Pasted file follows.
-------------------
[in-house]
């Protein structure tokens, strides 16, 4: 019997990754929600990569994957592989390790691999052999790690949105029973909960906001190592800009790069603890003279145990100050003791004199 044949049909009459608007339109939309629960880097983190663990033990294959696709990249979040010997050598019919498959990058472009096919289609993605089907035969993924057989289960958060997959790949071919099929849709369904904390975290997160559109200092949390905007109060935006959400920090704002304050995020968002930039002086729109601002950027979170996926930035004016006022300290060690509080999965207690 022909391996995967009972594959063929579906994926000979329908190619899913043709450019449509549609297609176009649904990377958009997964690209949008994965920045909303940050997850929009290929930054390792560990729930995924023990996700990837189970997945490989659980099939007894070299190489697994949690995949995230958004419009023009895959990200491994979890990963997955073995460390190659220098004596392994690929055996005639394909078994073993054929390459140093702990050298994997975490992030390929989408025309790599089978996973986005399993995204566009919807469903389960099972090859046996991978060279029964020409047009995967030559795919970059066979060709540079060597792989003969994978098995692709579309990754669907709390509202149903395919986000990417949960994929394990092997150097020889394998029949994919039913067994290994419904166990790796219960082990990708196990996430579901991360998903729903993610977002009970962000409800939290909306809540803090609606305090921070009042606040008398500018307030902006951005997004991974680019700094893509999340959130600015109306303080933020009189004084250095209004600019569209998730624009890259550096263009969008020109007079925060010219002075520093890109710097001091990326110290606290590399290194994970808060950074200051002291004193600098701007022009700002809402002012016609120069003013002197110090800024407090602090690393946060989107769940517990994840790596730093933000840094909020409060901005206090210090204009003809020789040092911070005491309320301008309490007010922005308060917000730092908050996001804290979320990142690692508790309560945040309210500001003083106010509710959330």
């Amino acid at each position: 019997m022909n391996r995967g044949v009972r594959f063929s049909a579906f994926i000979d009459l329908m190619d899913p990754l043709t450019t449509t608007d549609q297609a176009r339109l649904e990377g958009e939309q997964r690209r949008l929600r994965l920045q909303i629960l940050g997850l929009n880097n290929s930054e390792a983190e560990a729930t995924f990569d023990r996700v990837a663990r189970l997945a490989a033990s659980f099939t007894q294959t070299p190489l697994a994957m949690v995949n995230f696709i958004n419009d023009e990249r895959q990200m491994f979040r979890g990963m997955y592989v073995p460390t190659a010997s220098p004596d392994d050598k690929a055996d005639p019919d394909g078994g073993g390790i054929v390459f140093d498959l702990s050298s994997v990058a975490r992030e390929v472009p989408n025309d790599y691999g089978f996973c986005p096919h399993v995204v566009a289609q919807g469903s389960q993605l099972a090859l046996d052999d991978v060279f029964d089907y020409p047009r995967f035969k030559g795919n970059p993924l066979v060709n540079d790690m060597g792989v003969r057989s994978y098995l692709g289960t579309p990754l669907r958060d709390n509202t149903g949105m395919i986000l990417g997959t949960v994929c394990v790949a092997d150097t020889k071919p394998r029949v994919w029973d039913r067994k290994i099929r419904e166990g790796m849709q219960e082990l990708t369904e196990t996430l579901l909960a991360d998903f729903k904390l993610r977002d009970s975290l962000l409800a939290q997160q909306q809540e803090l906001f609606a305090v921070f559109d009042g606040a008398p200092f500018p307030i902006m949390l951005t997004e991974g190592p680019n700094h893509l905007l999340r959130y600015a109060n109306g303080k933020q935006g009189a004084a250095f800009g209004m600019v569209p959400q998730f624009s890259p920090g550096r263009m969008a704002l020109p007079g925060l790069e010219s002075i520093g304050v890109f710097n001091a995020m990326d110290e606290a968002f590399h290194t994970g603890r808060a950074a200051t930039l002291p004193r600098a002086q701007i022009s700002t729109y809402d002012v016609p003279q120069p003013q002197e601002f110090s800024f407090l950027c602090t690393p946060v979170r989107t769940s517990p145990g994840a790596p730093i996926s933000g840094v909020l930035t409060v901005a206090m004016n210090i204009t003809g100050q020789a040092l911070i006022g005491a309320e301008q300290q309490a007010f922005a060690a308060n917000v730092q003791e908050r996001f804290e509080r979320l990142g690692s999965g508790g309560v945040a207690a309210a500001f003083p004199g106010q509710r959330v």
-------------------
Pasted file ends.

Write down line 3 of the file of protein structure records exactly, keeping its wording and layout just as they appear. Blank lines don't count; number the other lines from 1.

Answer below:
């Amino acid at each position: 019997m022909n391996r995967g044949v009972r594959f063929s049909a579906f994926i000979d009459l329908m190619d899913p990754l043709t450019t449509t608007d549609q297609a176009r339109l649904e990377g958009e939309q997964r690209r949008l929600r994965l920045q909303i629960l940050g997850l929009n880097n290929s930054e390792a983190e560990a729930t995924f990569d023990r996700v990837a663990r189970l997945a490989a033990s659980f099939t007894q294959t070299p190489l697994a994957m949690v995949n995230f696709i958004n419009d023009e990249r895959q990200m491994f979040r979890g990963m997955y592989v073995p460390t190659a010997s220098p004596d392994d050598k690929a055996d005639p019919d394909g078994g073993g390790i054929v390459f140093d498959l702990s050298s994997v990058a975490r992030e390929v472009p989408n025309d790599y691999g089978f996973c986005p096919h399993v995204v566009a289609q919807g469903s389960q993605l099972a090859l046996d052999d991978v060279f029964d089907y020409p047009r995967f035969k030559g795919n970059p993924l066979v060709n540079d790690m060597g792989v003969r057989s994978y098995l692709g289960t579309p990754l669907r958060d709390n509202t149903g949105m395919i986000l990417g997959t949960v994929c394990v790949a092997d150097t020889k071919p394998r029949v994919w029973d039913r067994k290994i099929r419904e166990g790796m849709q219960e082990l990708t369904e196990t996430l579901l909960a991360d998903f729903k904390l993610r977002d009970s975290l962000l409800a939290q997160q909306q809540e803090l906001f609606a305090v921070f559109d009042g606040a008398p200092f500018p307030i902006m949390l951005t997004e991974g190592p680019n700094h893509l905007l999340r959130y600015a109060n109306g303080k933020q935006g009189a004084a250095f800009g209004m600019v569209p959400q998730f624009s890259p920090g550096r263009m969008a704002l020109p007079g925060l790069e010219s002075i520093g304050v890109f710097n001091a995020m990326d110290e606290a968002f590399h290194t994970g603890r808060a950074a200051t930039l002291p004193r600098a002086q701007i022009s700002t729109y809402d002012v016609p003279q120069p003013q002197e601002f110090s800024f407090l950027c602090t690393p946060v979170r989107t769940s517990p145990g994840a790596p730093i996926s933000g840094v909020l930035t409060v901005a206090m004016n210090i204009t003809g100050q020789a040092l911070i006022g005491a309320e301008q300290q309490a007010f922005a060690a308060n917000v730092q003791e908050r996001f804290e509080r979320l990142g690692s999965g508790g309560v945040a207690a309210a500001f003083p004199g106010q509710r959330v």